Compounds are formed by putting two roots together, separated by a dash:

(book) + (series) = (book series)

Words can be compounded as many times as necessary:

If a compound word would have a consonant cluster, an "e" sound can be placed in between the roots.

The Basic SVO Sentence

On this level, misil word order very closely matches English word order. "SVO" stands for "Subject-Verb-Object". For extremely simple sentences like "I love you" or "he eats glass," the word order of misil matches that of English, literally, word for word. Keep in mind that "SVO" doesn't include little details like articles (a, the, etc.) or prepositions (to, for, etc.).

Subject + Verb + Object

Adjectives, adverbs, and particles go before what they modify:

Subject.Modifiers - Subject - Verb.Modifiers - Verb - Object.Modifiers - Object

A big cat quickly ate a small mouse.

*The tense particles (me and ke) have priority over adverbs. (see "Multiple Modifiers" below)

Indirect Object

Indirect object phrases are formed with the preposition de, and are placed after the direct object.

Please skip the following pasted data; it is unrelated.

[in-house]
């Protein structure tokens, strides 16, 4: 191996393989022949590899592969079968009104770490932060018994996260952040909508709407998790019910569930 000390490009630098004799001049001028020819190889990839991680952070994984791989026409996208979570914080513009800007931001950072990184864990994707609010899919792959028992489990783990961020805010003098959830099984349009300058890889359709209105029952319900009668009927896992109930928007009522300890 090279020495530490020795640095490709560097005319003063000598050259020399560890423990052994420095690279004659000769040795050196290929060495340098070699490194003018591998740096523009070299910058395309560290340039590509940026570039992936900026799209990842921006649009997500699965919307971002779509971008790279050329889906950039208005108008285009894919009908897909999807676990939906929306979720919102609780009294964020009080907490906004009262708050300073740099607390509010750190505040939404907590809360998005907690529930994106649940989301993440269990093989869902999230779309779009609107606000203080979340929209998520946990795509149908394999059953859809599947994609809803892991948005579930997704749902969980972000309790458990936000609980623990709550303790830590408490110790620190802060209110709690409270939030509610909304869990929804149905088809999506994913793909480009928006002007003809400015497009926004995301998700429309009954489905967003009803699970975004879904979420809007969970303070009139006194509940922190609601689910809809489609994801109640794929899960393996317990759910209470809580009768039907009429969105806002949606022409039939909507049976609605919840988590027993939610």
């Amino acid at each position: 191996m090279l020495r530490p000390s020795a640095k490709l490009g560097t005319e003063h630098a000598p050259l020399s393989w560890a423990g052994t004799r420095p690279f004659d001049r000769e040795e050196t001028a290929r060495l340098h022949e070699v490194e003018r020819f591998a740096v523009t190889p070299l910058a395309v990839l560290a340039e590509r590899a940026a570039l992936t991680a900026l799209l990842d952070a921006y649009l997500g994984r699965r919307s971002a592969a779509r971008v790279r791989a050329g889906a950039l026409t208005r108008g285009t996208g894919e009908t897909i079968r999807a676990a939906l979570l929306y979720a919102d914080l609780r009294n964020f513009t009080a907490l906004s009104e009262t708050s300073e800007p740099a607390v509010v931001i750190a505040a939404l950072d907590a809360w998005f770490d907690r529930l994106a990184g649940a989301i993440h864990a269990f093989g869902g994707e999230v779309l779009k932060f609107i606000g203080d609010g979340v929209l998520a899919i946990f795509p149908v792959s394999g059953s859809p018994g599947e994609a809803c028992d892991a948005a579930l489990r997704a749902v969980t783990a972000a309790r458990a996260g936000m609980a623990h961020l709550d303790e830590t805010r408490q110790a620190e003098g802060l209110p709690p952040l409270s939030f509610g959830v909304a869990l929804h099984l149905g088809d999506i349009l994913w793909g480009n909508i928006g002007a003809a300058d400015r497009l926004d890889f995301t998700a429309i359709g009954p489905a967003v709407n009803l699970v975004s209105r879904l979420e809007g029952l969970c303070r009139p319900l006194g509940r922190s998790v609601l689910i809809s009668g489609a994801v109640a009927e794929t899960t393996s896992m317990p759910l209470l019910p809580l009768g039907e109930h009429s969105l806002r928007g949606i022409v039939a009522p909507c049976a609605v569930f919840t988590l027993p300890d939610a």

Time words in a sentence

In misil, time words can appear in one of two positions in the sentence: either at the beginning of the sentence (before the subject), or directly after the subject. The structures are:

Time + Subject + Verb + Object

Subject + Time + Verb + Object 

Subject  +  Time when +   Manner +   Location   +  Instrument   +  Target   +  Verb phrase  +   Time duration

Forming Questions

Questions can be formed with the question particle se or an interrogative correlative (who, what, when, etc.).

An interrogative correlative demands an answer that matches its function in the sentence.

Passive Voice

Object-oriented sentences contain the particle te, placed immediately before the verb.

Multiple Modifiers

This is a list of priorities in case there is more than one modifier:

Nouns:

le + -ov- correlative + adjectives + noun

Verbs:

adverb + (se, nae) + (me, ke) + te + verb

Complements and Adjuncts

Indicative complements are required pieces of information and are always placed after the subject (as opposed to modifiers, which are placed before).

Adjuncts are extra pieces of information (in this case, prepositional phrases) that also go after whatever they modify